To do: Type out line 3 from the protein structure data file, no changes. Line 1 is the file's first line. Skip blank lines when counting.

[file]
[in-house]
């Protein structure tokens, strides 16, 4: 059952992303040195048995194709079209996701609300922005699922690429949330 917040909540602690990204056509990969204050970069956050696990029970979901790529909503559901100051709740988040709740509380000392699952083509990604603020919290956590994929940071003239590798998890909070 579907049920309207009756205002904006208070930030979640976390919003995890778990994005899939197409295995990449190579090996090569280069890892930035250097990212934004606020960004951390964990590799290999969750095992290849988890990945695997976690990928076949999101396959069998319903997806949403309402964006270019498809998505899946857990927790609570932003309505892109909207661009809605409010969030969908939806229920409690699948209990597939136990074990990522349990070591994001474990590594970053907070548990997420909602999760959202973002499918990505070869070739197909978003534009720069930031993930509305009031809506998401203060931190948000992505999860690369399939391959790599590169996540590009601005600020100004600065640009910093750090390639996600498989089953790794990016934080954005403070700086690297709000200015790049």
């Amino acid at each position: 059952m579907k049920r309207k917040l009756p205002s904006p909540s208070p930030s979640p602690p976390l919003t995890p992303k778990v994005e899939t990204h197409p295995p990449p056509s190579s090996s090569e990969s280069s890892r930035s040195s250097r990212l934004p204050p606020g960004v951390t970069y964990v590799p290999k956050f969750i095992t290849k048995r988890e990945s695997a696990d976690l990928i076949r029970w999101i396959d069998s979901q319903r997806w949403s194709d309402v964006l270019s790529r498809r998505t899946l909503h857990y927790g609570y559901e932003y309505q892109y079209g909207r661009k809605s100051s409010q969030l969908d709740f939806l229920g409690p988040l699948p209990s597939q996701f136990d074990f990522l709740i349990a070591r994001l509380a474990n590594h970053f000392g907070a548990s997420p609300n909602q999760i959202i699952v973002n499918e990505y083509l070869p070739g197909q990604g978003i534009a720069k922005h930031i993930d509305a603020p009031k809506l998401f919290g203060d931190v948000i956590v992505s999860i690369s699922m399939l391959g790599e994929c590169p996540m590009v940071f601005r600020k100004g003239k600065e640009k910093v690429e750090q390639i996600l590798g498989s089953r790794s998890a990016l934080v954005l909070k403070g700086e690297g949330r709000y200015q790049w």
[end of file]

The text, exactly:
């Amino acid at each position: 059952m579907k049920r309207k917040l009756p205002s904006p909540s208070p930030s979640p602690p976390l919003t995890p992303k778990v994005e899939t990204h197409p295995p990449p056509s190579s090996s090569e990969s280069s890892r930035s040195s250097r990212l934004p204050p606020g960004v951390t970069y964990v590799p290999k956050f969750i095992t290849k048995r988890e990945s695997a696990d976690l990928i076949r029970w999101i396959d069998s979901q319903r997806w949403s194709d309402v964006l270019s790529r498809r998505t899946l909503h857990y927790g609570y559901e932003y309505q892109y079209g909207r661009k809605s100051s409010q969030l969908d709740f939806l229920g409690p988040l699948p209990s597939q996701f136990d074990f990522l709740i349990a070591r994001l509380a474990n590594h970053f000392g907070a548990s997420p609300n909602q999760i959202i699952v973002n499918e990505y083509l070869p070739g197909q990604g978003i534009a720069k922005h930031i993930d509305a603020p009031k809506l998401f919290g203060d931190v948000i956590v992505s999860i690369s699922m399939l391959g790599e994929c590169p996540m590009v940071f601005r600020k100004g003239k600065e640009k910093v690429e750090q390639i996600l590798g498989s089953r790794s998890a990016l934080v954005l909070k403070g700086e690297g949330r709000y200015q790049w």